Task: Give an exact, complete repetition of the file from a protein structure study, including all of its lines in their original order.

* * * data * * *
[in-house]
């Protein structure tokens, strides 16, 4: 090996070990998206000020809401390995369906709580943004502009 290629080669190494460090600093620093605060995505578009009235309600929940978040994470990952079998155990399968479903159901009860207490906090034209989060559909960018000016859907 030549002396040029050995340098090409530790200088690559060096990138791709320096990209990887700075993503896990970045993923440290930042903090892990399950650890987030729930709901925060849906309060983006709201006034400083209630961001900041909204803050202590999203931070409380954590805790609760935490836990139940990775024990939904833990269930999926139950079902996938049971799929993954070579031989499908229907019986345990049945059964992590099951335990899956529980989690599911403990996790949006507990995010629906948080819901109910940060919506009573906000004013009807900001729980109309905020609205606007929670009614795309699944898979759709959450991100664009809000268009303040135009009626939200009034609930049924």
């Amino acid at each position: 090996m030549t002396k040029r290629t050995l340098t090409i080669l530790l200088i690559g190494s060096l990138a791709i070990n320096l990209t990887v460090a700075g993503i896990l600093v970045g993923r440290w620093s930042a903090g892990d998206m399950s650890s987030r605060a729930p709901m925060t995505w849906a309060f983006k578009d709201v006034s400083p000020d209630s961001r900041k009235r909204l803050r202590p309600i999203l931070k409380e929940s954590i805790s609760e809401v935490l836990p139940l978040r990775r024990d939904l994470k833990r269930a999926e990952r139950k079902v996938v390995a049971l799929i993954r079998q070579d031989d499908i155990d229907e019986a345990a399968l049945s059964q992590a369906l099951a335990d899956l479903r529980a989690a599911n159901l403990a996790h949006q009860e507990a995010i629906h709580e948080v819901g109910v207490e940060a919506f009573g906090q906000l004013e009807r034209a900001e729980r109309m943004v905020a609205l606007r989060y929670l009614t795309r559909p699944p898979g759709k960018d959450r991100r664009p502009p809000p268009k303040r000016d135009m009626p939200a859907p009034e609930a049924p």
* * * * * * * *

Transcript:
[in-house]
């Protein structure tokens, strides 16, 4: 090996070990998206000020809401390995369906709580943004502009 290629080669190494460090600093620093605060995505578009009235309600929940978040994470990952079998155990399968479903159901009860207490906090034209989060559909960018000016859907 030549002396040029050995340098090409530790200088690559060096990138791709320096990209990887700075993503896990970045993923440290930042903090892990399950650890987030729930709901925060849906309060983006709201006034400083209630961001900041909204803050202590999203931070409380954590805790609760935490836990139940990775024990939904833990269930999926139950079902996938049971799929993954070579031989499908229907019986345990049945059964992590099951335990899956529980989690599911403990996790949006507990995010629906948080819901109910940060919506009573906000004013009807900001729980109309905020609205606007929670009614795309699944898979759709959450991100664009809000268009303040135009009626939200009034609930049924």
């Amino acid at each position: 090996m030549t002396k040029r290629t050995l340098t090409i080669l530790l200088i690559g190494s060096l990138a791709i070990n320096l990209t990887v460090a700075g993503i896990l600093v970045g993923r440290w620093s930042a903090g892990d998206m399950s650890s987030r605060a729930p709901m925060t995505w849906a309060f983006k578009d709201v006034s400083p000020d209630s961001r900041k009235r909204l803050r202590p309600i999203l931070k409380e929940s954590i805790s609760e809401v935490l836990p139940l978040r990775r024990d939904l994470k833990r269930a999926e990952r139950k079902v996938v390995a049971l799929i993954r079998q070579d031989d499908i155990d229907e019986a345990a399968l049945s059964q992590a369906l099951a335990d899956l479903r529980a989690a599911n159901l403990a996790h949006q009860e507990a995010i629906h709580e948080v819901g109910v207490e940060a919506f009573g906090q906000l004013e009807r034209a900001e729980r109309m943004v905020a609205l606007r989060y929670l009614t795309r559909p699944p898979g759709k960018d959450r991100r664009p502009p809000p268009k303040r000016d135009m009626p939200a859907p009034e609930a049924p």